Originally published in Daily Memphian
If there’s one takeaway from 2018, it’s that the internet is changing. Search engines have more content than ever before to sort through, and they’re increasingly expected to provide the best results. Transparency has been taken to a new level as privacy protection laws and website accessibility lawsuits increase. A website’s online reputation is now factored into search rankings as Google continues to prioritize expertise and industry knowledge.
Simple search engine optimization (SEO) techniques are falling to the wayside as optimization efforts now have to consider a larger picture like the type of reputation tied to your brand’s digital footprint and what expertise you lend to your website that similar websites don’t.
Fortunately, website metrics remain a steadfast solution to understanding how your website is performing in these turbulent waters. In particular, there are three simple metrics that are largely beneficial to understanding if your site is showcasing its expertise with an appropriate content strategy.
Keyword rankings. Your position ranking for targeted keywords is an assessment of how well your site will perform on a search engine such as Bing or Google. Aim for position No. 1, or as close to it as possible, as lower positions equate to a higher position with the Search Engine Results Page (SERP). Lower your score, and improve your ranking, by focusing on the keywords your target audience is most likely to use, but also those that best represent your brand and services.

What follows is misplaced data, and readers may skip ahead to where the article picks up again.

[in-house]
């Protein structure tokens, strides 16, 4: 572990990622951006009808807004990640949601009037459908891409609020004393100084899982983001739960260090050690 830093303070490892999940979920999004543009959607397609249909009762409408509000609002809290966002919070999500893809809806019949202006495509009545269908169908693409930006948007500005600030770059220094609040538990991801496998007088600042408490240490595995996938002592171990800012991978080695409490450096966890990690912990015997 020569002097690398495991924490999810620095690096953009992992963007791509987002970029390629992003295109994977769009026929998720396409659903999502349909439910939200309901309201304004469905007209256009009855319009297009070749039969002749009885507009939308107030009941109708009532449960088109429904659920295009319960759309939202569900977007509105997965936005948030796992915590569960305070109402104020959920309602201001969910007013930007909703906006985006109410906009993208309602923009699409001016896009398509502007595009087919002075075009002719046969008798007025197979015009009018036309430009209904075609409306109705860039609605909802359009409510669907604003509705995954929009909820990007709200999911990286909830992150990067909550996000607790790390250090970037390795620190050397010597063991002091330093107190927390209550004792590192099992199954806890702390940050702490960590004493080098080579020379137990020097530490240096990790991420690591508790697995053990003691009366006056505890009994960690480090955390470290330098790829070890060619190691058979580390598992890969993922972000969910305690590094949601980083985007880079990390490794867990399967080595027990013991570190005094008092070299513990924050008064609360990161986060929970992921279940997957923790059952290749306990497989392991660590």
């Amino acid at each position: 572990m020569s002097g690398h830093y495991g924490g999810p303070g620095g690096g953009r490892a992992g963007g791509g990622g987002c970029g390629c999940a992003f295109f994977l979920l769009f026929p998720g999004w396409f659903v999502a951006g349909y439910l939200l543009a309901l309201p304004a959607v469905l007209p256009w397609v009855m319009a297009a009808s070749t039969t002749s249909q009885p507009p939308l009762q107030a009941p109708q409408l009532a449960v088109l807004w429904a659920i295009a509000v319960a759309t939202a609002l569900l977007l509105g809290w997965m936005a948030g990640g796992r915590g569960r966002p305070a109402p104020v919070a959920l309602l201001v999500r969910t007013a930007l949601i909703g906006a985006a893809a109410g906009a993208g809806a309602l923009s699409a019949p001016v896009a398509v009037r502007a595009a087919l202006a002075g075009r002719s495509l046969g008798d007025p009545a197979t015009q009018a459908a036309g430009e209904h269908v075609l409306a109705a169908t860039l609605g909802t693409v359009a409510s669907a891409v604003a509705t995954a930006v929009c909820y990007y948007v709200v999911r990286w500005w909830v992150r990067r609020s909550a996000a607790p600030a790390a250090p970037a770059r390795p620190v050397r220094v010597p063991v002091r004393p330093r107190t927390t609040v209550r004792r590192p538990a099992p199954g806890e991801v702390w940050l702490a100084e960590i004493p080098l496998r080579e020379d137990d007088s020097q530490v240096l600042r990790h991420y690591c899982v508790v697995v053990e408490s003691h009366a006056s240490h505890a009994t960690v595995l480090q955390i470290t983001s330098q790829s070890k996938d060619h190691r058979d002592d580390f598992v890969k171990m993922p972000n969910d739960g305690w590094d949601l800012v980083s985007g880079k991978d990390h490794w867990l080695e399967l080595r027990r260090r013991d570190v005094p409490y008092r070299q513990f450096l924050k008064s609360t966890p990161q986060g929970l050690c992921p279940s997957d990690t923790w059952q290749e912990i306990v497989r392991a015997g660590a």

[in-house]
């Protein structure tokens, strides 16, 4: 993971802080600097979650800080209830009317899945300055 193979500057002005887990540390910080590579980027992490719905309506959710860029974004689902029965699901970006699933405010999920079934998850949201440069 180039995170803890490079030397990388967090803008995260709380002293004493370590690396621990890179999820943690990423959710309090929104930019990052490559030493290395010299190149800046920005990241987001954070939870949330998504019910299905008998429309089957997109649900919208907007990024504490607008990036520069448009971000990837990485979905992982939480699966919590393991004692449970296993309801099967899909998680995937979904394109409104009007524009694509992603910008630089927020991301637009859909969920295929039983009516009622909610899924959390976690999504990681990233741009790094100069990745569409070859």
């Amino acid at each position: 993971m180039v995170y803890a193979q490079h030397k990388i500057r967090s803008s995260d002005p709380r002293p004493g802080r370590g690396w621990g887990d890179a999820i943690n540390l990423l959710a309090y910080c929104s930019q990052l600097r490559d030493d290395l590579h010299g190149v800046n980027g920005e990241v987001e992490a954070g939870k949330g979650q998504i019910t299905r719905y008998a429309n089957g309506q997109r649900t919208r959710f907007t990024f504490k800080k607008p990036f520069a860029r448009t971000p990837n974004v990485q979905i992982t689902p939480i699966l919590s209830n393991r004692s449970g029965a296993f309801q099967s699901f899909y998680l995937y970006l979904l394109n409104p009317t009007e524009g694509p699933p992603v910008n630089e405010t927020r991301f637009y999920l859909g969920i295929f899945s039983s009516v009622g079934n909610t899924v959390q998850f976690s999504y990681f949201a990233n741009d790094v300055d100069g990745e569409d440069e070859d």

Bounce rate. Understand the percentage of people that find your site and then immediately leave. A healthy bounce rate is generally accepted to be between 30-40 percent, though the average varies slightly by industry. The bounce rate is one of many detectors available to understand how your keyword strategy is aligned with your brand and content. For example, if you have a high bounce rate, it’s likely your current traffic is not part of your target audience and is therefore unwanted.
Conversion rates by source. Are your conversions coming from organic search, referral backlinks or social-media links? This metric helps you understand where your time is best spent, or alternatively which sources need more strategy and attention to provide a healthy ROI. For example, if your lowest conversion rate comes from organic traffic, you’ve got some work to do to understand how organic traffic finds and uses your website.
With just these three simple metrics, you’ll have a quick understanding of your positioning within search engines, how likely visitors are to leave or stay on your website, and which channels offer you the highest conversions. Unlock each metric’s full potential by combining these data sets together to create an effective strategy for refining your website’s content and keyword targeting to outperform the competition.
Cameron Elliott, Digital Marketing Strategist at RedRover Sales & Marketing Strategy, can be reached at redrovercompany.com.